BitMinutes, a blockchain technology company and inventor of pre-paid minute tokenization, has created a country-specific BitMinute in Guatemala.
BitMinutes Inc. (BitMinutes), a financial services technology company leveraging blockchain and pre-paid minutes tokenization to bring financial inclusion to the global consumer in less developed communities, announced today a country-specific BitMinute (BMT) in Guatemala. The Guatemala-BMT (BGTQ) will be pegged in value one-to-one to the Guatemala Quetzal (GTQ) to encourage easy understanding and widespread use by Guatemalans.
Approximately $10 billion is remitted from the U.S. to Guatemala each year, according to the World Bank, so there is a lot of potential to convert that flow of money into BGTQ transactions.
Beginning in April, BitMinutes will enable US residents, initially in four states, to purchase BGTQs and transfer them, at no cost, to friends and family in Guatemala. BGTQs are mobile-enabled, and can be sent freely around Guatemala to other recipients using mobile-phone-based eWallets (mobile wallets). BGTQ users will use them to top-up their pre-paid phones, or go to participating agents to convert BGTQs into Quetzals.
“BGTQs are pre-paid mobile phone minutes backing a digital stable coin token for Guatemala’s 18 million residents,” said BitMinutes CEO Tom Meredith. “Fixing the value of one BGTQ to one Quetzal allows immediate understanding and acceptance of the BGTQ digital token, unlike other digital tokens, which are volatile and have little use for the average consumer. Everyone in Guatemala will be able to use BGTQs on their phones. If a phone is lost, the BGTQs will be secure in the Amazon cloud maintained by BitMinutes. They will be easily used and can never be lost.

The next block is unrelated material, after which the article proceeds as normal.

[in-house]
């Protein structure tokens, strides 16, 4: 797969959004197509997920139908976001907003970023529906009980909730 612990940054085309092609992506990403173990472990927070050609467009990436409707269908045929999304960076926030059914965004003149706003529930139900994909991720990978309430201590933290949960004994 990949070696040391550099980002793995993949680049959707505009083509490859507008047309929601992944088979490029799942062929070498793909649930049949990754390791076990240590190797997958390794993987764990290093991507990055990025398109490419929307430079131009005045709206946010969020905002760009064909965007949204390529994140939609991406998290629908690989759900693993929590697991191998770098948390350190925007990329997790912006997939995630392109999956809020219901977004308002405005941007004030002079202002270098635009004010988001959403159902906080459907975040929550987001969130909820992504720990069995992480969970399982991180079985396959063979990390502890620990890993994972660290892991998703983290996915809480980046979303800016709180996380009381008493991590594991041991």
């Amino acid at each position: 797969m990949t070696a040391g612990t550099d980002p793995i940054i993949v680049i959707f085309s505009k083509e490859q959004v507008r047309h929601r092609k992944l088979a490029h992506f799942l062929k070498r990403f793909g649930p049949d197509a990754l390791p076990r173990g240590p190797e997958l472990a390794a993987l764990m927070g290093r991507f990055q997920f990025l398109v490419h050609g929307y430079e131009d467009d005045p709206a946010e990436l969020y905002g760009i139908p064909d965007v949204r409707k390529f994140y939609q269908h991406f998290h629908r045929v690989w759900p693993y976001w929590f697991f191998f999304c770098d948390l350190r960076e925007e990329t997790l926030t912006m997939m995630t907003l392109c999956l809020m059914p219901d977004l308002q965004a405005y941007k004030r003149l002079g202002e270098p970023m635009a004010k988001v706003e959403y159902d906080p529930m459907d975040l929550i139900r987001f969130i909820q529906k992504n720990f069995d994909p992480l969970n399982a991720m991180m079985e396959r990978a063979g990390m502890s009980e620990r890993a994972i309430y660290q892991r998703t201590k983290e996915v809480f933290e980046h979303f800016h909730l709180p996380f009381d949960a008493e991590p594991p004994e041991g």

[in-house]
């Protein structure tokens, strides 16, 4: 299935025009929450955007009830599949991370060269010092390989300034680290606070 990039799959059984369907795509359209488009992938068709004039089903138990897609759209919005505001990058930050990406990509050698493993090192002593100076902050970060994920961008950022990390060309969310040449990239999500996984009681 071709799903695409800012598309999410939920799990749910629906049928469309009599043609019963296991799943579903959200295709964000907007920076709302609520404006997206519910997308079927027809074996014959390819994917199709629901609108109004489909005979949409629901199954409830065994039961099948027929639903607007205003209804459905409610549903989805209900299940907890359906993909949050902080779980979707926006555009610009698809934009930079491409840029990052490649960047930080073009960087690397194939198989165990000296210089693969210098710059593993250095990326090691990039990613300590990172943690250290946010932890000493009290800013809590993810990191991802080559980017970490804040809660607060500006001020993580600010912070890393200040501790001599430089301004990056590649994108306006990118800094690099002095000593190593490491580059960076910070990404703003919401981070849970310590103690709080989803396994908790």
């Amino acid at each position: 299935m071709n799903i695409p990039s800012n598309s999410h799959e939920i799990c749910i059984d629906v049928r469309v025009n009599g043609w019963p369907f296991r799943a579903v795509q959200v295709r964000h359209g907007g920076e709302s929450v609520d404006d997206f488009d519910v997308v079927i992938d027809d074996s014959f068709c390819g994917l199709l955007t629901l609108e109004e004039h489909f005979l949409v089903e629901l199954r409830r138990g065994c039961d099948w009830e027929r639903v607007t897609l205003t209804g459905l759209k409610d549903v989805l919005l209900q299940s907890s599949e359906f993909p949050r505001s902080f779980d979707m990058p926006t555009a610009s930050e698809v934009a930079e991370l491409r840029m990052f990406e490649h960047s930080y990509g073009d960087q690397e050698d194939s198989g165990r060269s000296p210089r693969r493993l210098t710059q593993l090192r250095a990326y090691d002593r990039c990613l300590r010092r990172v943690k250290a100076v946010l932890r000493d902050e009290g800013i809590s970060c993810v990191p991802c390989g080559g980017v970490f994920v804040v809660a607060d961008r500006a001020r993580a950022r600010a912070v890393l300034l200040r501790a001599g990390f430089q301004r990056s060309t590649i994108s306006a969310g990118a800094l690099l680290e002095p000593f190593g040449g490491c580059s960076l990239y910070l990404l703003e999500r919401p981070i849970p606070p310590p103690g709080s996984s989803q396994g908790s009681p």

“This is true ‘free money transfer.’ There is no transaction fee to buy BGTQs, transfer them to Guatemala, send them within Guatemala and/or convert them to cash at participating agent locations.”
Meredith notes that approximately half the Guatemalan population is unbanked. They don’t own any financial product, yet will approach financial institutions to make simple transactions, such as paying utility bills or receiving remittances, according to The Dialogue.
“The less expensive we can make it for unbanked Guatemalans to receive financial help from friends and family in the United States, the more money they will have to improve their life, perhaps even start a business,” said Meredith. “You can’t get any less expensive than free.”
Initially, U. S. residents of Georgia, New York, Illinois and New Jersey will be able to visit www.BitMinutes.com or www.P2PCash.com online. It is expected that BitMinutes will be able to provide this service nationally by mid-year 2020, according to Meredith.
Meredith added that the Guatemala division of the joint venture, called BitMinutes Guatemala, plans to introduce the ability to make micro loans and provide a payments platform in Guatemala, which is designed to mirror the success that M-Pesa has had in Kenya.